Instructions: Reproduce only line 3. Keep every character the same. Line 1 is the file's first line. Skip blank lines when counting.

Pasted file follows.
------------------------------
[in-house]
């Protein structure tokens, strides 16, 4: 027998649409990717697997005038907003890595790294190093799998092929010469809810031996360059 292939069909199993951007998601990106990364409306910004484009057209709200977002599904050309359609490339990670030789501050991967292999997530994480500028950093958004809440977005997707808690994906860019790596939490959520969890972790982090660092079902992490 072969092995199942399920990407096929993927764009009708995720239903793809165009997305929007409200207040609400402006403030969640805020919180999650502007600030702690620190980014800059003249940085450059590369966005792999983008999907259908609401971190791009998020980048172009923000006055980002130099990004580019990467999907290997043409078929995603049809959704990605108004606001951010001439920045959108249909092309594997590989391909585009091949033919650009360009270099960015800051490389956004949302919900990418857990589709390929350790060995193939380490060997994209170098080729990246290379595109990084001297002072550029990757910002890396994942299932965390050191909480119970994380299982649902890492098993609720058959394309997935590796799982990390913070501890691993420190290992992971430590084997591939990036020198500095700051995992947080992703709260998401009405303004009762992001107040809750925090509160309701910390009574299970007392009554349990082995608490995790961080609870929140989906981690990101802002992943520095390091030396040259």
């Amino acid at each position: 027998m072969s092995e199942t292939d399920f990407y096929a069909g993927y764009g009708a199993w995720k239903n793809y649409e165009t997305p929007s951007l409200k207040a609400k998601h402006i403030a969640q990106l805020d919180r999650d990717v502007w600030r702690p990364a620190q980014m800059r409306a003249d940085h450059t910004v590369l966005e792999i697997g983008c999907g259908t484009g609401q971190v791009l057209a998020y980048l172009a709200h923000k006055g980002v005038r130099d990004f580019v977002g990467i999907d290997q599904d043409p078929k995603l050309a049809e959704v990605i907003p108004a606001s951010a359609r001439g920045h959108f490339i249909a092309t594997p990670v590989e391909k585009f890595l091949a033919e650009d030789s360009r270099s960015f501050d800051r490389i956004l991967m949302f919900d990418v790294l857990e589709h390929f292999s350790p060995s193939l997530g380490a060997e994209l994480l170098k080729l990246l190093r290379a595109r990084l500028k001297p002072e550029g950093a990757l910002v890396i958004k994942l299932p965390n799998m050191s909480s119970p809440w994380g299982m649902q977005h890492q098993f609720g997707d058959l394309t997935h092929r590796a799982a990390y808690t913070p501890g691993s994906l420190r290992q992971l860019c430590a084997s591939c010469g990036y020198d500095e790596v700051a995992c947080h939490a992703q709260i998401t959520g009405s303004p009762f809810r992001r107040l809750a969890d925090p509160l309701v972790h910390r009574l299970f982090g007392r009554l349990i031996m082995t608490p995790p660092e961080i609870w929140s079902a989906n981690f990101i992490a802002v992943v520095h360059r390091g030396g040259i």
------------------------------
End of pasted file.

């Amino acid at each position: 027998m072969s092995e199942t292939d399920f990407y096929a069909g993927y764009g009708a199993w995720k239903n793809y649409e165009t997305p929007s951007l409200k207040a609400k998601h402006i403030a969640q990106l805020d919180r999650d990717v502007w600030r702690p990364a620190q980014m800059r409306a003249d940085h450059t910004v590369l966005e792999i697997g983008c999907g259908t484009g609401q971190v791009l057209a998020y980048l172009a709200h923000k006055g980002v005038r130099d990004f580019v977002g990467i999907d290997q599904d043409p078929k995603l050309a049809e959704v990605i907003p108004a606001s951010a359609r001439g920045h959108f490339i249909a092309t594997p990670v590989e391909k585009f890595l091949a033919e650009d030789s360009r270099s960015f501050d800051r490389i956004l991967m949302f919900d990418v790294l857990e589709h390929f292999s350790p060995s193939l997530g380490a060997e994209l994480l170098k080729l990246l190093r290379a595109r990084l500028k001297p002072e550029g950093a990757l910002v890396i958004k994942l299932p965390n799998m050191s909480s119970p809440w994380g299982m649902q977005h890492q098993f609720g997707d058959l394309t997935h092929r590796a799982a990390y808690t913070p501890g691993s994906l420190r290992q992971l860019c430590a084997s591939c010469g990036y020198d500095e790596v700051a995992c947080h939490a992703q709260i998401t959520g009405s303004p009762f809810r992001r107040l809750a969890d925090p509160l309701v972790h910390r009574l299970f982090g007392r009554l349990i031996m082995t608490p995790p660092e961080i609870w929140s079902a989906n981690f990101i992490a802002v992943v520095h360059r390091g030396g040259i």